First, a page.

Inquiries farce exposes endemic absence of accountability

It remains to be seen if the banking inquiry can add much that is useful to the work done by others

Former Irish Nationwide Building Society chief Michael Fingleton arriving at the  inquiry. Photograph: Eric Luke

Former Irish Nationwide Building Society chief Michael Fingleton arriving at the inquiry. Photograph: Eric Luke

 

Our method of inquiry into controversial business issues is hopelessly broken. That much is clear from events this weekend.

The banking inquiry members, having been hamstrung by legal constraints in their questioning, have had to scramble to agree their report in time to allow those affected read the report before the rest of us can.

Sinn Féin’s Pearse Doherty and Socialist Party TD Joe Higgins have confirmed they will not sign the final report. It remains to be seen if it can add much that is useful to the work done by others, notably the Nyberg commission. Meanwhile, a letter sent by Taoiseach Enda Kenny to Opposition leaders on another inquiry – being undertaken by the IBRC commission of investigation – indicates considerable uncertainty about whether a way can be found to get it up and running.

That commission is caught in a legal netherworld before it even gets going. Last summer we were told 38 transactions could be investigated by Christmas. Now we are told that even if the investigation was confined to Siteserv it would take until the end of next year to complete, and even this requires a string of legal changes and runs the risk of a court challenge.

Confidentiality

The banking inquiry, at least, got to question witnesses, and while watching this was often frustrating because of the legal constraints and the round-robin questioning – it had its moment.

The commission of investigation into IBRC hasn’t even got past first base. Even if the commission focuses just on Siteserv, legal changes would be needed to try to find a way around the problem of getting access to what is defined as confidential information.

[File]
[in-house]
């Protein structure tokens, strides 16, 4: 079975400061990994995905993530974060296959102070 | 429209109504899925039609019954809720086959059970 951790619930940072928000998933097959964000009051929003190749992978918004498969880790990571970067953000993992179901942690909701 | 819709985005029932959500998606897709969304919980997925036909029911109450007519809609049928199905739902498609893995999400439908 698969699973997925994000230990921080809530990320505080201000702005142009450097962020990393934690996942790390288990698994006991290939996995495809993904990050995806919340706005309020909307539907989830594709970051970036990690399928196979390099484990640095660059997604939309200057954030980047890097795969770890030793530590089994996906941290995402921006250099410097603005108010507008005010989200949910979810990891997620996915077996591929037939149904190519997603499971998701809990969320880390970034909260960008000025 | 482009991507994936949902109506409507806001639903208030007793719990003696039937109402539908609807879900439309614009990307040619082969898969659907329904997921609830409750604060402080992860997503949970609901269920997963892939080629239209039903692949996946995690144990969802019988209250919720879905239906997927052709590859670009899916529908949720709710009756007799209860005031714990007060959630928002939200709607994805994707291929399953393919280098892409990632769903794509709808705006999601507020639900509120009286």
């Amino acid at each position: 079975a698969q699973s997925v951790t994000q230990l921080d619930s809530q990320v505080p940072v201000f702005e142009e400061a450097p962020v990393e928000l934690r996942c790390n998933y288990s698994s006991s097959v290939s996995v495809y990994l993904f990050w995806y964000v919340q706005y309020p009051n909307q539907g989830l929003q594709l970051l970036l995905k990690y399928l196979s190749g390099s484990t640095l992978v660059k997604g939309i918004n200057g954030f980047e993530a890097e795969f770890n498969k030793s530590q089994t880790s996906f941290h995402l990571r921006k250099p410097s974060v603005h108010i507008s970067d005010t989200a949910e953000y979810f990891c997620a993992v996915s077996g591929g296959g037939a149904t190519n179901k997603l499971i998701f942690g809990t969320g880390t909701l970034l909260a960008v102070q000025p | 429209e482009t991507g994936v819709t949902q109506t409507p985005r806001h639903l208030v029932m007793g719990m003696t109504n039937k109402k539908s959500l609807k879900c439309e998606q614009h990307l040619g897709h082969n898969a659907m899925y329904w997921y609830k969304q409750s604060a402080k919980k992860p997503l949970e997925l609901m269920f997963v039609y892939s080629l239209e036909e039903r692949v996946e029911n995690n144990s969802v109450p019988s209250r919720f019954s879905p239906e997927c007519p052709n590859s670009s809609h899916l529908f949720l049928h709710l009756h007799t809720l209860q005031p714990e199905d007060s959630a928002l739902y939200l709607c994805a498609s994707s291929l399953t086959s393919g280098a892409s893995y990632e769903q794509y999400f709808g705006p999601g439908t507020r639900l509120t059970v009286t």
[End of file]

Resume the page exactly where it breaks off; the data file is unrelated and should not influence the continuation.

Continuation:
And there is more. Further legislation would be needed to try to get access to stock exchange information to examine the trading in Siteserv shares before it was sold, “albeit with no guarantee ” that this would actually work.

Then more legislation would be needed to allow Minister for Finance Michael Noonan to direct the IBRC special liquidator to waive legal privilege and get over this problem. This could open the State up to legal risks, the Taoiseach warns.

This is now a farce. How come nobody foresaw even one of these problems when the commission was established last summer? Or was the establishment of the commission a device to buy time and defuse the fuss?

Either way, there is no clear way to progress, beyond making the changes, telling the judge to concentrate on Siteserv and hoping that somehow the legal barriers can be overcome and legal challenges won’t let it all run into the sand. It is very hard to see how this can be done before the general election is called. And a lot of the other issues the commission was meant to investigate will not now even get a cursory glance.

The commission of investigation route has come up against confidentiality and legal privilege and lost.

The commission mechanism worked for the Nyberg inquiry into the banking crash, by far the best document we have on what happened, at least up to a point. The problem was that it worked only because the Nyberg commission agreed that all the evidence would be in private and would be confidential. This allowed a good analysis in its final report, but not accountability.

The chance was missed early in the crisis to appoint High Court inspectors to investigate Anglo Irish Bank and Irish Nationwide. This is one working route, butworks in specific circumstances only. We are still little the wiser about what happened inside these institutions. Criminal proceedings relating to aspects of what happened in Anglo continue, but focus on certain issues only.

UK investigation

The defeat of the 2011 referendum that would have give the Oireachtas more powers of inquiry is part of the puzzle that needs to be solved here. But it is only part of the picture. The banking inquiry raises serious questions about whether TDs and Senators are even the right people to conduct such inquiries.

With the commission of investigation route very limited and the Oireachtas inquiry mechanism showing big failings, we simply do not have a working vehicle. Somehow the public interest has taken second place in investigating matters of public concern.

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